The government's top legal adviser has issued a new warning over abusive tweets and Facebook posts.
Attorney General Dominic Grieve said users should be aware of how easy it can be to break the law.
But he said the government didn't need to introduce new laws because existing ones already make it illegal to "grossly offend" or "cause distress".
It comes after 21-year old Liam Stacey was jailed for mocking footballer Fabrice Muamba on Twitter.
Dominic Grieve said: "If somebody goes down to the pub with printed sheets of paper and hands it out, that's no different than if somebody goes and does a tweet.
"The idea that you have immunity because you're an anonymous tweeter is a big mistake.
"If necessary we will take action.
"I don't want to take action but if I think it is necessary to prevent crime, such as racially aggravated harassment, then I won't hesitate to do it."
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Cumbria Chief Constable Stuart Hyde leads the UK policing approach to online crime.
Sarah thinks children should be taught more about social networking
He says they are leading the way internationally when tackling it.
"The warning is this," he said. "We fight for people's rights in order to make free comment.
"But with that comes a responsibility to act within the law".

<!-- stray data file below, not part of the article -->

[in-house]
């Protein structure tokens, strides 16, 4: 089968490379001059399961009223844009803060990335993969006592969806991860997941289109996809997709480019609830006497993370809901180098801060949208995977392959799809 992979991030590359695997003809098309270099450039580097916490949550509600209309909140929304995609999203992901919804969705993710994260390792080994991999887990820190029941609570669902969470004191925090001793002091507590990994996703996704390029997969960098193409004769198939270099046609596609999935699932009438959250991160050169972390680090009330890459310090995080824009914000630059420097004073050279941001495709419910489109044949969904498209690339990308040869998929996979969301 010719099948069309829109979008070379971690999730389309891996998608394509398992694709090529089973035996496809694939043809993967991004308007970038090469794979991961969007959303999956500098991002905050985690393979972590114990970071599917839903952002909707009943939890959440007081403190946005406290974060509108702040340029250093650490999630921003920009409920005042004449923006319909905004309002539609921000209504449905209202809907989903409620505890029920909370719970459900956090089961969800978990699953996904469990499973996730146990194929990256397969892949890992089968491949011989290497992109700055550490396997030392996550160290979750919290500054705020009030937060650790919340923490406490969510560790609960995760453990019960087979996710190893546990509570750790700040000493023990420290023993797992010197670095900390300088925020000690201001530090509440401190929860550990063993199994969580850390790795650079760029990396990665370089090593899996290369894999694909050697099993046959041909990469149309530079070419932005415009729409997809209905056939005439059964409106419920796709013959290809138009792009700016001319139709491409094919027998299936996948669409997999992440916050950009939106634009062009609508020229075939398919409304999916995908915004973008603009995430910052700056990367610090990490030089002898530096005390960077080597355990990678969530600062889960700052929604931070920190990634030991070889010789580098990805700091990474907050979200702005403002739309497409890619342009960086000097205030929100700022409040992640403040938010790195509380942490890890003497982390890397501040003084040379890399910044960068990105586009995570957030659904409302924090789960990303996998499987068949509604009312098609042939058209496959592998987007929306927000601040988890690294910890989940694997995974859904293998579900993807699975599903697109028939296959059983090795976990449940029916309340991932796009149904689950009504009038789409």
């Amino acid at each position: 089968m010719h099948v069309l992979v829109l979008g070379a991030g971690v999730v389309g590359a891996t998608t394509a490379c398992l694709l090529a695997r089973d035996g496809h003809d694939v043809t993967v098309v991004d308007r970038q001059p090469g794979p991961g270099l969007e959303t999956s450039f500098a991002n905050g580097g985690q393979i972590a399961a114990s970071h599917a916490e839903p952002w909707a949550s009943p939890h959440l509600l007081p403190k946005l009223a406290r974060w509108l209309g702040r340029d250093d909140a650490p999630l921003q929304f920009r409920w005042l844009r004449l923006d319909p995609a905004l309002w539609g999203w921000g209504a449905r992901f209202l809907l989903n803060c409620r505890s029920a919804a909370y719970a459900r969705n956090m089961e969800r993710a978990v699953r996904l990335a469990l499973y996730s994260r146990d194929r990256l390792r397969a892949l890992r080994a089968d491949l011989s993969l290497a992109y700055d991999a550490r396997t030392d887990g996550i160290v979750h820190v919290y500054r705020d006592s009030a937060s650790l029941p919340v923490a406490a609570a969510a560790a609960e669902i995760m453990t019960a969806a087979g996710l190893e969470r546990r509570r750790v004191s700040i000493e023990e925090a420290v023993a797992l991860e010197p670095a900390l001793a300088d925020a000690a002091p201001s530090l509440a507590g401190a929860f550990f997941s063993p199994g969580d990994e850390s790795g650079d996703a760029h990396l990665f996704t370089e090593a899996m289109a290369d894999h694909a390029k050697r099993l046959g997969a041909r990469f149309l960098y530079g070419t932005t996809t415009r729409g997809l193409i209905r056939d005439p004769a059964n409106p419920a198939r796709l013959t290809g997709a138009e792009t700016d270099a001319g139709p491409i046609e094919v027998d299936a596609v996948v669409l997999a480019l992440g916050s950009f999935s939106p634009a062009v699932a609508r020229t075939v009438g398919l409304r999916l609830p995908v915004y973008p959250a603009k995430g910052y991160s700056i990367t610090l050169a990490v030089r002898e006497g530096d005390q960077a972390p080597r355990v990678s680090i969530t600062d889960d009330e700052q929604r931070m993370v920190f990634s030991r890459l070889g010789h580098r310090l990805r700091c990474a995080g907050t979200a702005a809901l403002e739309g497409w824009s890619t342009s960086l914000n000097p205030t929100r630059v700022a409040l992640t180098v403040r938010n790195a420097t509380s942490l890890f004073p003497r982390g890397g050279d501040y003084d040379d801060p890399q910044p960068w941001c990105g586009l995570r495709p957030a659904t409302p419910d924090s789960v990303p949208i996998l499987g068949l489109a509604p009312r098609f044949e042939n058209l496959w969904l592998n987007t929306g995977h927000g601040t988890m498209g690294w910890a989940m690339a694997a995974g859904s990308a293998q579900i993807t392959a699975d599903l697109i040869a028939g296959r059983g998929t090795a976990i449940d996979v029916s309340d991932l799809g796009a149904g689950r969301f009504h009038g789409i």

Mr Hyde also said they could quite easily trace owners of online accounts even if they had been closed.
Sarah, 21, is a student at Pontypridd in south Wales and thinks schools should teach children about the risks.
She said: "You don't really know much about what you can and can't say, so you don't know what's a case you can report and what's not.
"So until you know that, you're not going to report anyone."
In a statement Facebook said: "Facebook is a safe and positive platform for people to share things with the people who matter to them.
"On the rare occasions when people come across content or behaviour which makes them uncomfortable, there are reporting tools on almost every page of the site.
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You may not use our service for any unlawful purposes or in furtherance of illegal activities. Accounts engaging in these behaviours may be investigated for abuse
"We co-operate with the police to the extent required by law to make sure the tiny minority of people intent on causing harm to others are brought to justice."
"Accounts engaging in these behaviours may be investigated for abuse.
"Accounts under investigation may be removed from search for quality. Twitter reserves the right to immediately terminate your account without further notice in the event that, in its judgment, you violate these rules."